Although it had been widely predicted that Garcia-Porter would be a Fight of the Year candidate, and it wasn’t bad by any stretch of the imagination, the best fight of the night – and easily the loudest – was the close but unanimous decision for Kownacki (18-0, 14 KOs) over former IBF heavyweight champion Charles Martin (25-2-1, 23 KOs). So raucous were the Kownacki supporters – like Garcia, he was making his seventh appearance at Barclays – you would have thought they had been handed megaphones upon entering the building.

All three judges went for Kownacki by scores of 96-94.

“I think the fans liked it,” said Kownacki, who is ranked No. 10 by the WBC. “It was a good fight. I worked very hard to look impressive tonight.  I proved tonight that I’m a top 10 fighter at heavyweight. I need a few more fights before the title shot. But it’s coming.

“I thought I won the decision a little wider than the cards, but Charles came to fight all night. He was in shape and coming forward and I had to dig deep.”

And the vocal support of his fans, who chanted his name throughout and with fervor reminiscent of how teenage girls reacted during Beatles concerts back in the day?

“The Polish fans were awesome tonight,” Kownacki allowed.  “It definitely gave me a boost. It’s a blessing. They’re the best in the world.”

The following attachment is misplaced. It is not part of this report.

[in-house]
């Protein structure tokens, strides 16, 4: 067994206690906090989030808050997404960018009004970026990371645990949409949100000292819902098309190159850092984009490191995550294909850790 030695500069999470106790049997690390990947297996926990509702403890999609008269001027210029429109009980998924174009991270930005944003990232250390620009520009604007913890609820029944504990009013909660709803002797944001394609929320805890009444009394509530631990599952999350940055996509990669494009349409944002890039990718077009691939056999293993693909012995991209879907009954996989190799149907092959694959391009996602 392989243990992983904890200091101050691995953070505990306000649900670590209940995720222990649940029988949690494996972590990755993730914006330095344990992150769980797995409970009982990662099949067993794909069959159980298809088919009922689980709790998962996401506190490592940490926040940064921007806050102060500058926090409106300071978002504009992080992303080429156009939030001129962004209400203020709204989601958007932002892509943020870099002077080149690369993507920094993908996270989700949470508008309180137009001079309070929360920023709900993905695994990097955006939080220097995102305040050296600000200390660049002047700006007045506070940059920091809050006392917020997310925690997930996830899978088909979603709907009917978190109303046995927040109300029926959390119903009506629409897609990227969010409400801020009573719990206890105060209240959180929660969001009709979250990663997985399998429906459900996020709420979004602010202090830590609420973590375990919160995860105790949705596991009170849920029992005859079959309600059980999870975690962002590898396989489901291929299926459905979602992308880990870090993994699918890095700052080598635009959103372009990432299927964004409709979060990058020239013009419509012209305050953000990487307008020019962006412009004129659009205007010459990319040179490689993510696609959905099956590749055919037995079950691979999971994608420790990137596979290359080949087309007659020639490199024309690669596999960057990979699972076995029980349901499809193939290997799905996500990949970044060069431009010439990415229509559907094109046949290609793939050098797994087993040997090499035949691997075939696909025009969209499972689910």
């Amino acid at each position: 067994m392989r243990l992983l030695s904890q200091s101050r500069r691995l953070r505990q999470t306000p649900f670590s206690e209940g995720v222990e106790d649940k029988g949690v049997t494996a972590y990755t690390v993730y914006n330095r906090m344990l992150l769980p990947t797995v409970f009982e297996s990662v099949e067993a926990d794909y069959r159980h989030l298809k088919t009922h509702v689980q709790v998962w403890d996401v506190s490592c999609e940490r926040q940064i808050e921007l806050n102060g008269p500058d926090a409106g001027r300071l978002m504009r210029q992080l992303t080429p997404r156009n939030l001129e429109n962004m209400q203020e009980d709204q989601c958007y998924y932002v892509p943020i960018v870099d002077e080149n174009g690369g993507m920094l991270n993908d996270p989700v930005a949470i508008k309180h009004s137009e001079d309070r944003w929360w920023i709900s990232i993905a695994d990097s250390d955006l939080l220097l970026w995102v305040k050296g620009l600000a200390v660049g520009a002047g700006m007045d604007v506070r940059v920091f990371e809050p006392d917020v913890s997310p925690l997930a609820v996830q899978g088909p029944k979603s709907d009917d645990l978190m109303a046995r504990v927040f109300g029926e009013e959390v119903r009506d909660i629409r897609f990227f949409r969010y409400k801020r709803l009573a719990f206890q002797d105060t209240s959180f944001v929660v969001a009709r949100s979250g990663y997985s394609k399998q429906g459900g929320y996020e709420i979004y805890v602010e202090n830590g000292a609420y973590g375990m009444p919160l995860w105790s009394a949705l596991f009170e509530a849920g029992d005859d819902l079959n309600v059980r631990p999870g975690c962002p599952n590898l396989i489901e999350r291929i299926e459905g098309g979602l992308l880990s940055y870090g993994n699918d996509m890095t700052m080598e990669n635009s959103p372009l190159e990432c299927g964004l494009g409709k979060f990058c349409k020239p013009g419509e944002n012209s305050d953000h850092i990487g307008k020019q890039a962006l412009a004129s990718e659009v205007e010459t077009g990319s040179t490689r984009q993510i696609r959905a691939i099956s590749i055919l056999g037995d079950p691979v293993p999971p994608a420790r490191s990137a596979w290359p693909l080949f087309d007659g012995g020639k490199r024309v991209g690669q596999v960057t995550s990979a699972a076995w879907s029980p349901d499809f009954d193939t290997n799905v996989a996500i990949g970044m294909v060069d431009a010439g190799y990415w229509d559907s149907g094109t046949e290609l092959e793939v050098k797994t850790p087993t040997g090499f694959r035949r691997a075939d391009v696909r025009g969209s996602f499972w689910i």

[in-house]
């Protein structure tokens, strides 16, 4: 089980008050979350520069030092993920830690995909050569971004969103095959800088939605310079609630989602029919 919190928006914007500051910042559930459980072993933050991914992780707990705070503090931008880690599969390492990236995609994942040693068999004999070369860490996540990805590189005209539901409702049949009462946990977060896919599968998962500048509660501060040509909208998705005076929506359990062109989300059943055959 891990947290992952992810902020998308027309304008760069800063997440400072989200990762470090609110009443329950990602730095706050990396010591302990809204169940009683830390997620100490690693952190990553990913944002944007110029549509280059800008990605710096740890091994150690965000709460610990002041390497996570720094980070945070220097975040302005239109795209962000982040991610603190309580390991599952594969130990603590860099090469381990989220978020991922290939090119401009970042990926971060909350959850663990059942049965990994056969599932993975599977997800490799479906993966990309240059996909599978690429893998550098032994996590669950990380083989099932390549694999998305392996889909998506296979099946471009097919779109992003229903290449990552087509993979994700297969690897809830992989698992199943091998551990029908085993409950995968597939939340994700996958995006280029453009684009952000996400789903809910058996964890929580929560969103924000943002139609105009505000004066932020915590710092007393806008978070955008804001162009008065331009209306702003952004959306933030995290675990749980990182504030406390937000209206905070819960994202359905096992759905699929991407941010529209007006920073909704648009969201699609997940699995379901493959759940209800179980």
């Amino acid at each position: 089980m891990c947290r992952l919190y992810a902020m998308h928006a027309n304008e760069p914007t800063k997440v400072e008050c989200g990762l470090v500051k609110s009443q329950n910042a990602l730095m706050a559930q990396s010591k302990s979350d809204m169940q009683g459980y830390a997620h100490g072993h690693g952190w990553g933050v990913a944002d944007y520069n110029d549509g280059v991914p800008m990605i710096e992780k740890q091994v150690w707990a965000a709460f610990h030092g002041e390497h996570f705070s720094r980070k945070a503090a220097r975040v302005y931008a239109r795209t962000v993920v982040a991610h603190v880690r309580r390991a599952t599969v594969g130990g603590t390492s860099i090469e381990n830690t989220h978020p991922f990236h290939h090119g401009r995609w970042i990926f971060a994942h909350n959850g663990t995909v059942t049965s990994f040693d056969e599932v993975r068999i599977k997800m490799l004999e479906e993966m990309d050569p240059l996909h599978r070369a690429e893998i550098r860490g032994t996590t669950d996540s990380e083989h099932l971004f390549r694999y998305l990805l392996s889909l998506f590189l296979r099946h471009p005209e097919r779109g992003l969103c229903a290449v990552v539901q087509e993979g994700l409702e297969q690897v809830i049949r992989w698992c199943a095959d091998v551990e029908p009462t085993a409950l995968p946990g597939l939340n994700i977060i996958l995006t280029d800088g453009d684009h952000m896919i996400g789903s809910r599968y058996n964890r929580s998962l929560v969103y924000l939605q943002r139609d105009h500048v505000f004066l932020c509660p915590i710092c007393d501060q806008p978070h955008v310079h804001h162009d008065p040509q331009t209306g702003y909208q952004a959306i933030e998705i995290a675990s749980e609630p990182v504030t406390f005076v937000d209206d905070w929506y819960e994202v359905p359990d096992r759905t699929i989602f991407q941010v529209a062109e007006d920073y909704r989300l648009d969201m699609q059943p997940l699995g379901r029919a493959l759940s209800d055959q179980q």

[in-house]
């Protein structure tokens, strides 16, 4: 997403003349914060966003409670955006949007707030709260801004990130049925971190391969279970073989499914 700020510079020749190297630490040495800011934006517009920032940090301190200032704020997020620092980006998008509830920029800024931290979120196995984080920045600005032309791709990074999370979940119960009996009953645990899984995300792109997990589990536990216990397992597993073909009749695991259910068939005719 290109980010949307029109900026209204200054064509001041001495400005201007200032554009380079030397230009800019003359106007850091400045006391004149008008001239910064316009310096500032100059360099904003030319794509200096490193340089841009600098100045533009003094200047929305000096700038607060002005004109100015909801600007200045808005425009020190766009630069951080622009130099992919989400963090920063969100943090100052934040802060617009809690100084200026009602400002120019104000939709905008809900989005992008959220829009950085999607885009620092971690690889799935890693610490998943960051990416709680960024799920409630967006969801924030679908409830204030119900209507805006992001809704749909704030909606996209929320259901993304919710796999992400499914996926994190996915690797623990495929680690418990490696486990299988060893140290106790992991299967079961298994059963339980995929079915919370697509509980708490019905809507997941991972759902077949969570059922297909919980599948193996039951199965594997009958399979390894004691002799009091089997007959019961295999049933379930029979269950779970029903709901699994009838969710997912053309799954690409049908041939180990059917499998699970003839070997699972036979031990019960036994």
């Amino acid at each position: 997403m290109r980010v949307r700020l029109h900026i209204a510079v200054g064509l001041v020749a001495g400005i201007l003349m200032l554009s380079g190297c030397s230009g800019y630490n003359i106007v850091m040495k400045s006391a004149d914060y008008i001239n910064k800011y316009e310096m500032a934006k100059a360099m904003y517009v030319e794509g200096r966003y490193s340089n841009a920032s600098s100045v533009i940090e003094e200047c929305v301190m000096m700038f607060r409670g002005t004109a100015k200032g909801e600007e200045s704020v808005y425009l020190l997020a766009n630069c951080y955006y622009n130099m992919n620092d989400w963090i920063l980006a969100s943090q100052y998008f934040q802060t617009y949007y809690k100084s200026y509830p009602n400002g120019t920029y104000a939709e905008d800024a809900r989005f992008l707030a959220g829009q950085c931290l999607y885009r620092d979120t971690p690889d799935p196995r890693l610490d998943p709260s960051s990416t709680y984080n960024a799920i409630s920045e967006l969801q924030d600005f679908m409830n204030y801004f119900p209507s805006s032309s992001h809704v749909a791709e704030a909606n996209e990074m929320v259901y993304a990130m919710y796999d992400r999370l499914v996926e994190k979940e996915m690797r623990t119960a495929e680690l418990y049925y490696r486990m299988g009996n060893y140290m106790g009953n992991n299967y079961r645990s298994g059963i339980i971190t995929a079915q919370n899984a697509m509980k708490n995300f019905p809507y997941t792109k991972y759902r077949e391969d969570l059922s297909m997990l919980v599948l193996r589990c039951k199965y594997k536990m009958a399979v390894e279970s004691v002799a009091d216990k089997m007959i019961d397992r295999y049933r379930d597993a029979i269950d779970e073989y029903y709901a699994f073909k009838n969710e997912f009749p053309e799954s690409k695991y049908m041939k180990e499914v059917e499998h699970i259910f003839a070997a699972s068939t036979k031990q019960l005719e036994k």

Martin, like Garcia, figured he deserved better than congratulations for a nice effort, and a nice parting gift that goes to losing game-show participants. “I believe I (should have) got the win,” he complained. “I did work on the inside and no one saw that. I did really good work on the inside.”

Not on the Showtime portion of the card, but nonetheless entertaining, was the 10-round unanimous decision for Brooklyn-born Amanda Serrano (35-1-1, 26 KOs) over Argentina’s Yamila Esther Reynoso (11-5-3, 8 KOs) for the WBO women’s junior welterweight championship. Serrano, a six-time world champion, said she believes the next move in her quest for something approaching gender equity is to get the kind of TV exposure the guys get.

“I hope this fight shows the fans that girls can fight and we can give it our all just like the men do,” Serrano said. “We deserve this platform and we deserve to be shown.”

Photo credit: Amanda Westcott / SHOWTIME

Bernard Fernandez is the retired boxing writer for the Philadelphia Daily News. He is a five-term former president of the Boxing Writers Association of America, an inductee into the Pennsylvania, New Jersey and Atlantic City Boxing Halls of Fame and the recipient of the Nat Fleischer Award for Excellence in Boxing Journalism and the Barney Nagler Award for Long and Meritorious Service to Boxing.

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Usyk vs. Chisora Sets the Table for a Strong Night of Boxing

Arne K. Lang

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It’s been largely lost in the ragout, at least on this side of the pond, but Saturday’s busy fight docket includes the return of Oleksandr Usyk, the former Olympic gold medalist who left the cruiserweight ranks as a legitimate four-belt champion. The 33-year-old Usyk (17-0, 13 KOs), opposes tough but erratic Dereck Chisora, a 36-year old Londoner by way of Zimbabwe. Chisora (32-9, 23 KOs), has won five of his last six, the setback occurring in his second encounter with arch-rival Dillian Whyte.